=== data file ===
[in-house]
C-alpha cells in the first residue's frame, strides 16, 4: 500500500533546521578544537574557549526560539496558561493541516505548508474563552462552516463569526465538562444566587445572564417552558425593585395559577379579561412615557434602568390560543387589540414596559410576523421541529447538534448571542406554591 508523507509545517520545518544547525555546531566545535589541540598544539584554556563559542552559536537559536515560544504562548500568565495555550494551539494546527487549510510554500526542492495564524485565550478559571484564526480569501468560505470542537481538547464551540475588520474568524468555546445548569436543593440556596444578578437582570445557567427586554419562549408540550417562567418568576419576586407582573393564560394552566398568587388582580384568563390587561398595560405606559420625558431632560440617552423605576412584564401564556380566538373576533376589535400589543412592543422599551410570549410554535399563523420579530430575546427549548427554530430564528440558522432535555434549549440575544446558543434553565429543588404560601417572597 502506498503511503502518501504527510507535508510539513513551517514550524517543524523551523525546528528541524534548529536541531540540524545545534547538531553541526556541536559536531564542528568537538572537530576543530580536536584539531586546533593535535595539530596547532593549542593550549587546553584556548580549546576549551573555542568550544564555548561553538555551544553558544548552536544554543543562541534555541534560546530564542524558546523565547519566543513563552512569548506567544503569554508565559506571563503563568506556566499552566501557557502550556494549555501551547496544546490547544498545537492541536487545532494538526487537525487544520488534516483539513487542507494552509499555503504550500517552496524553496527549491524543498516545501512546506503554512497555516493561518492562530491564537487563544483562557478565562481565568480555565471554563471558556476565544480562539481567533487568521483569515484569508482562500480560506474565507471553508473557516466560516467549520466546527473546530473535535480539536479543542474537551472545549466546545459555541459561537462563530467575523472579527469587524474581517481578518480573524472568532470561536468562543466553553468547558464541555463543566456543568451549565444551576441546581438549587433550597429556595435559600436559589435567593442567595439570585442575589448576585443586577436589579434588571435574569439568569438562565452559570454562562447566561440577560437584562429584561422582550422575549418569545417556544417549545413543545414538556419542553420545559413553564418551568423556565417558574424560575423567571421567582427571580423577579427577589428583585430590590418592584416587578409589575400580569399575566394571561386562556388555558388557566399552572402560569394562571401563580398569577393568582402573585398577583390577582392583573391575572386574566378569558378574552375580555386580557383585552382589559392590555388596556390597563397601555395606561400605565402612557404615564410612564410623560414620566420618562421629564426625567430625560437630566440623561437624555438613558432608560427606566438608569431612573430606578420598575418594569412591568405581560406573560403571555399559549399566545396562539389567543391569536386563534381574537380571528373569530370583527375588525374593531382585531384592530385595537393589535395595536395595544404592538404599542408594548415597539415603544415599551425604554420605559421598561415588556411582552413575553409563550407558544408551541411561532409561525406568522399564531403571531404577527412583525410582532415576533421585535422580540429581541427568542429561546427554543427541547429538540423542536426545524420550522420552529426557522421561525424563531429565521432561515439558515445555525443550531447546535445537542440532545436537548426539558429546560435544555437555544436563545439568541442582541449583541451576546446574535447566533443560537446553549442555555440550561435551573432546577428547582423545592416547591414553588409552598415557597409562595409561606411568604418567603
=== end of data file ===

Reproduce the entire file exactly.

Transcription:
[in-house]
C-alpha cells in the first residue's frame, strides 16, 4: 500500500533546521578544537574557549526560539496558561493541516505548508474563552462552516463569526465538562444566587445572564417552558425593585395559577379579561412615557434602568390560543387589540414596559410576523421541529447538534448571542406554591 508523507509545517520545518544547525555546531566545535589541540598544539584554556563559542552559536537559536515560544504562548500568565495555550494551539494546527487549510510554500526542492495564524485565550478559571484564526480569501468560505470542537481538547464551540475588520474568524468555546445548569436543593440556596444578578437582570445557567427586554419562549408540550417562567418568576419576586407582573393564560394552566398568587388582580384568563390587561398595560405606559420625558431632560440617552423605576412584564401564556380566538373576533376589535400589543412592543422599551410570549410554535399563523420579530430575546427549548427554530430564528440558522432535555434549549440575544446558543434553565429543588404560601417572597 502506498503511503502518501504527510507535508510539513513551517514550524517543524523551523525546528528541524534548529536541531540540524545545534547538531553541526556541536559536531564542528568537538572537530576543530580536536584539531586546533593535535595539530596547532593549542593550549587546553584556548580549546576549551573555542568550544564555548561553538555551544553558544548552536544554543543562541534555541534560546530564542524558546523565547519566543513563552512569548506567544503569554508565559506571563503563568506556566499552566501557557502550556494549555501551547496544546490547544498545537492541536487545532494538526487537525487544520488534516483539513487542507494552509499555503504550500517552496524553496527549491524543498516545501512546506503554512497555516493561518492562530491564537487563544483562557478565562481565568480555565471554563471558556476565544480562539481567533487568521483569515484569508482562500480560506474565507471553508473557516466560516467549520466546527473546530473535535480539536479543542474537551472545549466546545459555541459561537462563530467575523472579527469587524474581517481578518480573524472568532470561536468562543466553553468547558464541555463543566456543568451549565444551576441546581438549587433550597429556595435559600436559589435567593442567595439570585442575589448576585443586577436589579434588571435574569439568569438562565452559570454562562447566561440577560437584562429584561422582550422575549418569545417556544417549545413543545414538556419542553420545559413553564418551568423556565417558574424560575423567571421567582427571580423577579427577589428583585430590590418592584416587578409589575400580569399575566394571561386562556388555558388557566399552572402560569394562571401563580398569577393568582402573585398577583390577582392583573391575572386574566378569558378574552375580555386580557383585552382589559392590555388596556390597563397601555395606561400605565402612557404615564410612564410623560414620566420618562421629564426625567430625560437630566440623561437624555438613558432608560427606566438608569431612573430606578420598575418594569412591568405581560406573560403571555399559549399566545396562539389567543391569536386563534381574537380571528373569530370583527375588525374593531382585531384592530385595537393589535395595536395595544404592538404599542408594548415597539415603544415599551425604554420605559421598561415588556411582552413575553409563550407558544408551541411561532409561525406568522399564531403571531404577527412583525410582532415576533421585535422580540429581541427568542429561546427554543427541547429538540423542536426545524420550522420552529426557522421561525424563531429565521432561515439558515445555525443550531447546535445537542440532545436537548426539558429546560435544555437555544436563545439568541442582541449583541451576546446574535447566533443560537446553549442555555440550561435551573432546577428547582423545592416547591414553588409552598415557597409562595409561606411568604418567603